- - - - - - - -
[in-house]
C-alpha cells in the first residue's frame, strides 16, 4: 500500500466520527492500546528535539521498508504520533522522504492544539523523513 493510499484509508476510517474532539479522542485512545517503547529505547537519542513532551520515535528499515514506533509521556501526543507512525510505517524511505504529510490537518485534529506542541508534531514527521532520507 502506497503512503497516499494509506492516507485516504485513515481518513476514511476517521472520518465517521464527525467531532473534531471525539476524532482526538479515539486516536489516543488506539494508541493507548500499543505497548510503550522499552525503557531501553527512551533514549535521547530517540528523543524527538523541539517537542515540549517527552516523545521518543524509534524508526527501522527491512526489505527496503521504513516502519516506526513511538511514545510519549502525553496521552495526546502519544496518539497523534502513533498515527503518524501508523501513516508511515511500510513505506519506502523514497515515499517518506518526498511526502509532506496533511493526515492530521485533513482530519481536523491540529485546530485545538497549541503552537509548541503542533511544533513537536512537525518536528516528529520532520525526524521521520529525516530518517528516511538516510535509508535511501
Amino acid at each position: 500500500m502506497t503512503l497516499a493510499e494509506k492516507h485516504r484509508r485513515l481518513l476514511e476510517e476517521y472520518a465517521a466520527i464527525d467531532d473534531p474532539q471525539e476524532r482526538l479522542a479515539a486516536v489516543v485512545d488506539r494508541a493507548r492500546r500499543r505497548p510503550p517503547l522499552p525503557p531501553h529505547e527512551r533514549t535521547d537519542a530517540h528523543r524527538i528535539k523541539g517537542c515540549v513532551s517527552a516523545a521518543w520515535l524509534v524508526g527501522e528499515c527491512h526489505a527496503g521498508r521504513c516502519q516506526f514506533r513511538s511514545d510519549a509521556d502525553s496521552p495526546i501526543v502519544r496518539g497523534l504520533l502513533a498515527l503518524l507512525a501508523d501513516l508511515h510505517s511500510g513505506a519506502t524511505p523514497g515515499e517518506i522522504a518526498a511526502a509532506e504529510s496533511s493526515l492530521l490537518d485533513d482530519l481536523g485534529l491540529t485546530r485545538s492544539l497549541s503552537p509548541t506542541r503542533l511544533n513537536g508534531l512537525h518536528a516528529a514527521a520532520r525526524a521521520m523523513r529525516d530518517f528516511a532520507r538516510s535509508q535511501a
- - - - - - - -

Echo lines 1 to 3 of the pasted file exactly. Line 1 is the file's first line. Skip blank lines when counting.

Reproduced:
[in-house]
C-alpha cells in the first residue's frame, strides 16, 4: 500500500466520527492500546528535539521498508504520533522522504492544539523523513 493510499484509508476510517474532539479522542485512545517503547529505547537519542513532551520515535528499515514506533509521556501526543507512525510505517524511505504529510490537518485534529506542541508534531514527521532520507 502506497503512503497516499494509506492516507485516504485513515481518513476514511476517521472520518465517521464527525467531532473534531471525539476524532482526538479515539486516536489516543488506539494508541493507548500499543505497548510503550522499552525503557531501553527512551533514549535521547530517540528523543524527538523541539517537542515540549517527552516523545521518543524509534524508526527501522527491512526489505527496503521504513516502519516506526513511538511514545510519549502525553496521552495526546502519544496518539497523534502513533498515527503518524501508523501513516508511515511500510513505506519506502523514497515515499517518506518526498511526502509532506496533511493526515492530521485533513482530519481536523491540529485546530485545538497549541503552537509548541503542533511544533513537536512537525518536528516528529520532520525526524521521520529525516530518517528516511538516510535509508535511501
Amino acid at each position: 500500500m502506497t503512503l497516499a493510499e494509506k492516507h485516504r484509508r485513515l481518513l476514511e476510517e476517521y472520518a465517521a466520527i464527525d467531532d473534531p474532539q471525539e476524532r482526538l479522542a479515539a486516536v489516543v485512545d488506539r494508541a493507548r492500546r500499543r505497548p510503550p517503547l522499552p525503557p531501553h529505547e527512551r533514549t535521547d537519542a530517540h528523543r524527538i528535539k523541539g517537542c515540549v513532551s517527552a516523545a521518543w520515535l524509534v524508526g527501522e528499515c527491512h526489505a527496503g521498508r521504513c516502519q516506526f514506533r513511538s511514545d510519549a509521556d502525553s496521552p495526546i501526543v502519544r496518539g497523534l504520533l502513533a498515527l503518524l507512525a501508523d501513516l508511515h510505517s511500510g513505506a519506502t524511505p523514497g515515499e517518506i522522504a518526498a511526502a509532506e504529510s496533511s493526515l492530521l490537518d485533513d482530519l481536523g485534529l491540529t485546530r485545538s492544539l497549541s503552537p509548541t506542541r503542533l511544533n513537536g508534531l512537525h518536528a516528529a514527521a520532520r525526524a521521520m523523513r529525516d530518517f528516511a532520507r538516510s535509508q535511501a